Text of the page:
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Fringing Wetland Ecosystem

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by

Neave Harrop

on 9 June 2014

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Transcript of Fringing Wetland Ecosystem

Fringing Wetland Ecosystem
Importance
Location
Located 26km North of the Perth CBD in the City of Joondalup is Neil Hawkins Park, part of the Yellagonga Regional Park. This ecosystem surrounds the lakes and swaps on the area, such as Lake Joondalup.
Size
This ecosystem is part of the 550ha of the wetlands that are within the Yellagonga Regional Park. This Park is part of the 98.9km2 City of Joondalup.
Flora and Fauna
The flora and fauna of the ecosystem includes both land and aquatic plants and animals. Therefore, the animals range from birds to insects and the plants from trees to reeds.

Local
Global
Threats and Conservation
The threats of the wetlands includes drainage, evacuation and filling, insect pest control and aesthetic disruption. The conservation efforts of this area are ensuring appropriate conditions on developments and approvals, discouraging the feeding of water birds, the relocation of other land use, protect and re-establish reed-beds and vegetation and the installation of reticulated sewerage.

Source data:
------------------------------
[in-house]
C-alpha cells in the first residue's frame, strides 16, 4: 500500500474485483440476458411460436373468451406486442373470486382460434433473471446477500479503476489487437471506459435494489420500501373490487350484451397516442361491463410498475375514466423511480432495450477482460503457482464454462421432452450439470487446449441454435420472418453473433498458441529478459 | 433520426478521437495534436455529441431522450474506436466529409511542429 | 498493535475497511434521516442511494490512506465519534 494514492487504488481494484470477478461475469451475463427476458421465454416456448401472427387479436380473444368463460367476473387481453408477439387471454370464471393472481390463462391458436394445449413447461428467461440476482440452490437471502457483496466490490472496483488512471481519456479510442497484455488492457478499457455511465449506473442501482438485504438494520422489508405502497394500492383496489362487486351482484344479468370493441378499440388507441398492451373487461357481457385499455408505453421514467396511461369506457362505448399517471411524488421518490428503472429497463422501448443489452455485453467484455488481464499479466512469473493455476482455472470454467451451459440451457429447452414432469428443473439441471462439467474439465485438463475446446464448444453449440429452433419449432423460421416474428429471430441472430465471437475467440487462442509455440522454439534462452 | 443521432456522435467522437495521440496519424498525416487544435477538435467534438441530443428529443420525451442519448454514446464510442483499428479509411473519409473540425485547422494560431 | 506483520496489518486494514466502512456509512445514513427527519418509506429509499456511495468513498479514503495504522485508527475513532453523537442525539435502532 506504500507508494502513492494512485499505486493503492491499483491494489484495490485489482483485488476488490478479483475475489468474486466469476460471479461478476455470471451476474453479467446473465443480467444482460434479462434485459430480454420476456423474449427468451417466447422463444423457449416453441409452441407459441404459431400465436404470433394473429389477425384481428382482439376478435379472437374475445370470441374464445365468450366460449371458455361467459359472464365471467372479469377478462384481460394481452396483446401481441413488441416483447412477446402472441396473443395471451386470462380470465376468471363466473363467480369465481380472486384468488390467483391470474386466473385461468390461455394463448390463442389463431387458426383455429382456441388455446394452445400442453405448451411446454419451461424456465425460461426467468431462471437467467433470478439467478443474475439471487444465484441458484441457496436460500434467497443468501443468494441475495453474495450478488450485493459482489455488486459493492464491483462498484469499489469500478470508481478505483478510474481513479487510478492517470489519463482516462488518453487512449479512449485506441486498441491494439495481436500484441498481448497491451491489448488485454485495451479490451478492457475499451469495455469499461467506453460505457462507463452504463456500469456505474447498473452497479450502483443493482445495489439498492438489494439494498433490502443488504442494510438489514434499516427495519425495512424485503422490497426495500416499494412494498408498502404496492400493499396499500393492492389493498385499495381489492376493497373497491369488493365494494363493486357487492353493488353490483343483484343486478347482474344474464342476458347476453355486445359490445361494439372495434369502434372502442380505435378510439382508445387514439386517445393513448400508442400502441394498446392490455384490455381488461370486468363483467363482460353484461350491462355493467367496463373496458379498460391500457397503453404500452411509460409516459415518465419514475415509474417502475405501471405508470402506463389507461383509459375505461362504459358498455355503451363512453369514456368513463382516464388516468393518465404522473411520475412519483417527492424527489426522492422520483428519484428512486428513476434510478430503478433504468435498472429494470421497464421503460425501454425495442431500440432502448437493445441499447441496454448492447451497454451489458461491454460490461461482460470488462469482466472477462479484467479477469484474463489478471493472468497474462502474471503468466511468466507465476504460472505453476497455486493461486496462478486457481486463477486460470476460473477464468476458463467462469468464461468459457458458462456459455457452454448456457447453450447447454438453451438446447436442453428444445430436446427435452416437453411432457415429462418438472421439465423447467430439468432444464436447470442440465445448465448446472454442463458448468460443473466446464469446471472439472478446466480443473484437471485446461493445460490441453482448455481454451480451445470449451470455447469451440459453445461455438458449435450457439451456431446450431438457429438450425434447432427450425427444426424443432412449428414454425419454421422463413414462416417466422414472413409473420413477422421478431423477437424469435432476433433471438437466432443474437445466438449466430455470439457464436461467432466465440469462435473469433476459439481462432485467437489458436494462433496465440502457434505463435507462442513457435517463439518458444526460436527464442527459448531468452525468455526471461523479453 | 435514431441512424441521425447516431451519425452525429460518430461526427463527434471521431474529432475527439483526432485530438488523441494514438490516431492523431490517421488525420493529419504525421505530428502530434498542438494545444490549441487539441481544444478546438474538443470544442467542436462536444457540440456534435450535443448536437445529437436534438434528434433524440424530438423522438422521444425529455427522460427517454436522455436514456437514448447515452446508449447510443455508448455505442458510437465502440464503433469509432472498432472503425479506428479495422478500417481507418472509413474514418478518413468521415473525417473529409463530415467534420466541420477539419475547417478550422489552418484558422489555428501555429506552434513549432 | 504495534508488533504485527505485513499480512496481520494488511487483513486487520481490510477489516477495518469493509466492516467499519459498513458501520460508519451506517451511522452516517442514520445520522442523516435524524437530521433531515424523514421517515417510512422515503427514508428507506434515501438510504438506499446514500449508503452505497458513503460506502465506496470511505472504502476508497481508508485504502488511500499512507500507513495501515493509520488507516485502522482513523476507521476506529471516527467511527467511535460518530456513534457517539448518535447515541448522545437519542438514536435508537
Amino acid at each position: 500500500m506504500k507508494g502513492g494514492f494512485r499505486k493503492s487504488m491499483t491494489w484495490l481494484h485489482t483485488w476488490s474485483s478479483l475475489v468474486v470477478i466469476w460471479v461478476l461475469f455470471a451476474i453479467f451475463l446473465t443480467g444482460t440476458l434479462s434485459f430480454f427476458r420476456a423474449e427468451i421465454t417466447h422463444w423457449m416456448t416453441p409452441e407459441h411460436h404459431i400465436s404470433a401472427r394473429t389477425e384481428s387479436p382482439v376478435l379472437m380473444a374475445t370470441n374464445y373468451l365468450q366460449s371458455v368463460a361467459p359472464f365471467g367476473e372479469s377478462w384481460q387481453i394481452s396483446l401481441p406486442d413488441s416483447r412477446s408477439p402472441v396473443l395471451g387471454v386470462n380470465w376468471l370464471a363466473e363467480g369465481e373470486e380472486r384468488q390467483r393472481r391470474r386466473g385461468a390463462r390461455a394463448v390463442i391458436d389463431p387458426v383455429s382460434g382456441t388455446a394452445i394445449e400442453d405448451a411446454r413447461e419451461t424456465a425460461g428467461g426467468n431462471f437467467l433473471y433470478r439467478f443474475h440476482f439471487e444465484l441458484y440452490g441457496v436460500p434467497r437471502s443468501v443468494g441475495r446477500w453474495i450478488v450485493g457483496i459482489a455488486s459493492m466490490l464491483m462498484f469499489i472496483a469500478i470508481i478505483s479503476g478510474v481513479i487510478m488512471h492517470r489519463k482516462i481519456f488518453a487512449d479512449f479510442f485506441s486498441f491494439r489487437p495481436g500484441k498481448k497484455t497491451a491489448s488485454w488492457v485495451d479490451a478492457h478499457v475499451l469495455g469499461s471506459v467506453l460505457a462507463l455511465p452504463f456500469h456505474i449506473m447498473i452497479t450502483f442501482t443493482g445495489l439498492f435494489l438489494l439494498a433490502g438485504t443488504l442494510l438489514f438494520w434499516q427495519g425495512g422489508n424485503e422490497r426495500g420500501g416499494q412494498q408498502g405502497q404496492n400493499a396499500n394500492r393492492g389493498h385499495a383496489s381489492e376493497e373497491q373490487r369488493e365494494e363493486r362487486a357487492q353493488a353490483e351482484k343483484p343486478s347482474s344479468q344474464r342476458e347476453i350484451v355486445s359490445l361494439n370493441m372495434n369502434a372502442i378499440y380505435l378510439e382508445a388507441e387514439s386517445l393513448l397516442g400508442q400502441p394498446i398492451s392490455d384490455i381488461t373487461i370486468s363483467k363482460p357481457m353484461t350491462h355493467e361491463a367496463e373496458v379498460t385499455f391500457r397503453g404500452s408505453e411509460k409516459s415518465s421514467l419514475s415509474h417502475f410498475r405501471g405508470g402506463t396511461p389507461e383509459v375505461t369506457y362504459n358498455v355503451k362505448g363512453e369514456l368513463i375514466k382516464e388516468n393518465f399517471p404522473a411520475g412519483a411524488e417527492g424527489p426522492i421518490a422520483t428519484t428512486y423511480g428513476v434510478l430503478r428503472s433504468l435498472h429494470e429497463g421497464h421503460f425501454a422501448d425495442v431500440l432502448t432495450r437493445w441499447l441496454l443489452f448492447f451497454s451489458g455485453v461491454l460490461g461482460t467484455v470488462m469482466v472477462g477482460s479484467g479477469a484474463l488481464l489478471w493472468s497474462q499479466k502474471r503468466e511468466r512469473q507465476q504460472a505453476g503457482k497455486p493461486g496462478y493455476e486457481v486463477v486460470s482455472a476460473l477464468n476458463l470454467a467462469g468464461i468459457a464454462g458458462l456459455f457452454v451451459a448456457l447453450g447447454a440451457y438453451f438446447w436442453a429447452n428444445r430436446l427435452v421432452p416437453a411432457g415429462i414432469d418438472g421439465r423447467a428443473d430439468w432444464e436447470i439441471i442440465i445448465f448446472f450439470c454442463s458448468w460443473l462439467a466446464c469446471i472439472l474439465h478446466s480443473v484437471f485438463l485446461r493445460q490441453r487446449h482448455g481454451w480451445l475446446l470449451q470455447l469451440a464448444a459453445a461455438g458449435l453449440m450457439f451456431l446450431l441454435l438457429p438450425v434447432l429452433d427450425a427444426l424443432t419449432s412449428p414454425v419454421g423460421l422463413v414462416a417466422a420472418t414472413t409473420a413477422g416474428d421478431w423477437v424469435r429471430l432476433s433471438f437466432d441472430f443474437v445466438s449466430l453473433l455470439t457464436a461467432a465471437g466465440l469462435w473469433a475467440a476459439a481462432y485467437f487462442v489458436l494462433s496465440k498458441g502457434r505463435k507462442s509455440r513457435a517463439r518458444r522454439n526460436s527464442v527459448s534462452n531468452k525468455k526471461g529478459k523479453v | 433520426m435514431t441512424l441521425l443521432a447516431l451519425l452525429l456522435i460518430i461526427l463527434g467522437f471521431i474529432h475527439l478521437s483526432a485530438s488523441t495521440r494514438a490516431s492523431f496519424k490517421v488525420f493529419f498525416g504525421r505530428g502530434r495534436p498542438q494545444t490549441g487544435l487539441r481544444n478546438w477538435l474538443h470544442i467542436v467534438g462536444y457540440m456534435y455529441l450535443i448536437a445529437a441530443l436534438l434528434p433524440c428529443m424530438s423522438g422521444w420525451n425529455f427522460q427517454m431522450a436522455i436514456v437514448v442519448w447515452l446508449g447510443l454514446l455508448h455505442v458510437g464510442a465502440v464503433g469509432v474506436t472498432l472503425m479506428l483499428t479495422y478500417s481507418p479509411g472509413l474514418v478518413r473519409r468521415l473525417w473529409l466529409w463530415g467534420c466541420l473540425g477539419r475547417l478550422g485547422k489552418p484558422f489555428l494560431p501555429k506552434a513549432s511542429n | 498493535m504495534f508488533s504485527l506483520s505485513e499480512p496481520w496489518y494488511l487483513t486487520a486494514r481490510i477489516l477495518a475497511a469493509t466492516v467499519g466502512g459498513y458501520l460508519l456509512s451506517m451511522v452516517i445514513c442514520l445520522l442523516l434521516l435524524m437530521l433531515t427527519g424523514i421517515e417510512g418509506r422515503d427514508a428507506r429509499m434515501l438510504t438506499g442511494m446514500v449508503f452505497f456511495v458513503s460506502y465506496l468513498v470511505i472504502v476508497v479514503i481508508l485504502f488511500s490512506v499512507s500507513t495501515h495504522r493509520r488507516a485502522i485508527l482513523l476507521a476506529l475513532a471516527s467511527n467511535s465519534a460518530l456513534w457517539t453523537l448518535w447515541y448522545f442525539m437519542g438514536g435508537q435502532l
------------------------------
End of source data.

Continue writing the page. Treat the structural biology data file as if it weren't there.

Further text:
The local importance of the wetland area is that it provides the basis for recreation, including viewing animals in their natural habitats. This creates a great area for people to view and experience nature first hand.
The park and wetlands are used for scientific research as it has such a rich biodiversity and has not been greatly affected by human impacts. The wetland area is used to extract data on wetland ecosystems and water quality for research and conservation use across the globe.
Domestic Goose
(Anser Domesticus) or (Anser Cygnoides)
Stick Mantis
(Archimantis latistyla)
Freshwater Paperback
(Melaleuca rhaphiophylla)
Rush Plant
(Juncus usitatus)
(Ommatoiulus moreleti)
Portuguese Millipede
Oblong Turtle
(Chelodina oblongata)
Neave Harrop, Brooke Emmett, Arrianna Govender, Jake Burton and Seth Davis
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